Cancer, Estrogen, and the Metabolic Mess

By George Johnson | November 6, 2013 9:18 pm

If there is a single refrain in the science of cancer that I found most resonant, it is probably this: Anything that causes cells to divide more quickly increases the chance of mutations — random copying errors that arise when the mother cell’s library of genomic information is duplicated, letter by letter, and passed on to its progeny. The right combination of these genetic misspellings can give a cell the power to pursue a life of its own and become the seed of a cancer.

Sometimes the effect is straight forward. Every gulp of alcohol kills cells that line the alimentary tract. That stimulates the growth of new tissue, increasing the rate of cellular division, and raising the risk of esophageal cancer.

A carcinogen, in other words, does not have to be a mutagen — something that alters DNA. Nor does it have to be a foreign substance. One of the functions of estrogen in the female body is to drive the rapid production of new cells in the breasts and uterus. That happens with each turn of the menstrual cycle, these blind preparations for motherhood, leading each month to new mutations and incrementally raising the risk of  cancer. Estrogen is on the National Toxicology Program’s list of 240 human carcinogens, along with ionizing radiation, arsenic, and benzene. (Researchers are investigating whether the hormone also has direct mutagenic effects.)

As I mentioned in my previous dispatch, the indiscriminate use of estrogen supplements to relieve some symptoms of menopause probably created the spike in breast cancer that was recorded in the 1990s. (The effect of estrogen-based contraceptives is far less certain.) But the body’s own natural estrogen can have the same effects. Any list of the risk factors for breast cancer includes delaying or forgoing the bearing of children — for that leads to more lifetime menstrual cycles, each accompanied by a blast of estrogen. The Italian physician Bernardino Ramazzini was first to notice the results. In 1700 he famously reported that nuns seemed to get more breast cancer than other women. (About 150 years later, Domenico Rigoni-Stern discovered another effect of cloistered life: nuns got less cervical cancer, which now is known to be caused primarily by sexually transmitted human papilloma virus.)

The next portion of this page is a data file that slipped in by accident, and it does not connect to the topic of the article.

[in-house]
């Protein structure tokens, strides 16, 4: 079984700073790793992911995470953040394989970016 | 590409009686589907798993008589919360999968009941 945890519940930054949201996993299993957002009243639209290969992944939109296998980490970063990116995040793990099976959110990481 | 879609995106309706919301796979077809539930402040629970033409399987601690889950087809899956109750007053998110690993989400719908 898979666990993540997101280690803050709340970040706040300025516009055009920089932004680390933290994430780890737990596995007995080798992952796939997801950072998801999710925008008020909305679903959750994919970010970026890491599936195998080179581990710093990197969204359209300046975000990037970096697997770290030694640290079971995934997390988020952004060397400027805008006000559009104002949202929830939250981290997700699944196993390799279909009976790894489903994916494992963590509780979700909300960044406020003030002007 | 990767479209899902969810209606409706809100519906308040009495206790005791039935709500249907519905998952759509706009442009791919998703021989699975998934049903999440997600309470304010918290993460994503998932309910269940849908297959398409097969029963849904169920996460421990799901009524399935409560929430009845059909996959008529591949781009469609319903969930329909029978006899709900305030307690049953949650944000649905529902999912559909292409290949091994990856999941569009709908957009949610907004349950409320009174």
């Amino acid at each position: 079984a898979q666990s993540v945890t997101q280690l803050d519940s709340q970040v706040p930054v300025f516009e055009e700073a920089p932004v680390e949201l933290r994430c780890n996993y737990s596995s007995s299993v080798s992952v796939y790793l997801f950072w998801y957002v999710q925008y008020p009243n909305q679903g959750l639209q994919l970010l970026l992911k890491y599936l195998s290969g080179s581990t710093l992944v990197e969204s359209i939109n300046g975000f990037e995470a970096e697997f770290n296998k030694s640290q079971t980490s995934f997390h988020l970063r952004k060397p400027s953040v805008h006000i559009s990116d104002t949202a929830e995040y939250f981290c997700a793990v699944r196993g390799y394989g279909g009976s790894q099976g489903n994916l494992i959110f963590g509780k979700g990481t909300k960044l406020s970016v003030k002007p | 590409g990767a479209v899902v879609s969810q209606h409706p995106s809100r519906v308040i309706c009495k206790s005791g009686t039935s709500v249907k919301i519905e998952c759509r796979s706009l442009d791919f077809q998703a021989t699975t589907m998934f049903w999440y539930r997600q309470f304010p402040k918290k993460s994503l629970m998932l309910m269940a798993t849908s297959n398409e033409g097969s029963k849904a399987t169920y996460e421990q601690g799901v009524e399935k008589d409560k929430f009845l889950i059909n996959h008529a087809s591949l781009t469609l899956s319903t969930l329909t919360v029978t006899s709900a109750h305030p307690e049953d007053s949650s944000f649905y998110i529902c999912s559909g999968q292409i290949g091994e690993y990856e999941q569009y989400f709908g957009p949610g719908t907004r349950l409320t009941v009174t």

Elio Riboli, a cancer epidemiologist I met at Imperial College in London, referred to the phenomenon I’m describing  as “metabolic carcinogenesis” — the body’s ability to give itself cancer. It includes other factors like obesity — fat cells copiously secrete estrogen — and diabetes. All three conditions feed on each other and all three are tied in with insulin regulation.

There are loops within loops, with some surprising variations. Being tall and thin doesn’t necessarily eliminate cancer risks. The stimulating effects of natural growth hormones may be the reason why the Million Women Study found that for every four inches over five feet in height, cancer risk increased by 16 percent.

And here is a mysterious twist that I wrote about in The Cancer Chronicles, involving Ecuadoran villagers with a kind of dwarfism called Laron syndrome:

Because of a mutation involving their growth hormone receptors, the tallest men are four and a half feet and the women are six inches shorter. Life is not easy for them. The children are prone to infections and adults frequently die from alcoholism and fatal accidents. But they hardly ever get cancer or diabetes, even though they are often obese.

I try to untangle the complex hormonal knots in a chapter of the book I called “The Metabolic Mess.” Included is the fascinatingly intricate process of inflammation, which has become  recognized as a powerful trigger of cancer. Inflammation is, after all, a healing mechanism that involves the rapid creation of new tissues — more cellular divisions, more DNA duplication, and more genetic mutations.

A chronic infection of h. pylori bacteria may be a cause of stomach cancer. And inflammation is  another means through which alcohol wields its carcinogenic effects: it can lead to the inflammatory state called cirrhosis of the liver. And that can be a precursor for cancer.

***

Related Posts: The End of Pinktober
The Most Powerful Carcinogen is Entropy

Comments are welcome by email. For public discussion please use Twitter.

For a look at my new book, The Cancer Chronicles, including the table of contents and index, please see this website.

@byGeorgeJohnson

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Whether a subtle new pattern shows up in an experiment on the Higgs boson, an epidemiological report about a suspected cancer cluster, or a double-blind trial purporting to demonstrate ESP, it can be maddeningly difficult to distinguish between what we see and what we think we see. "Fire in the Mind" takes a look at the big questions behind today’s science news.

About George Johnson

George Johnson writes about science for the New York Times, National Geographic Magazine, Slate, and other publications. His nine books include The Cancer Chronicles: Unlocking Medicine's Deepest Mystery (August 2013), The Ten Most Beautiful Experiments, A Shortcut Through Time, and Fire in the Mind. He is a winner of the AAAS Science Journalism Award and has twice been a finalist for the Royal Society science book prize. Co-founder and director of the Santa Fe Science Writing Workshop, he can be found on the Web at talaya.net. Twitter @byGeorgeJohnson.

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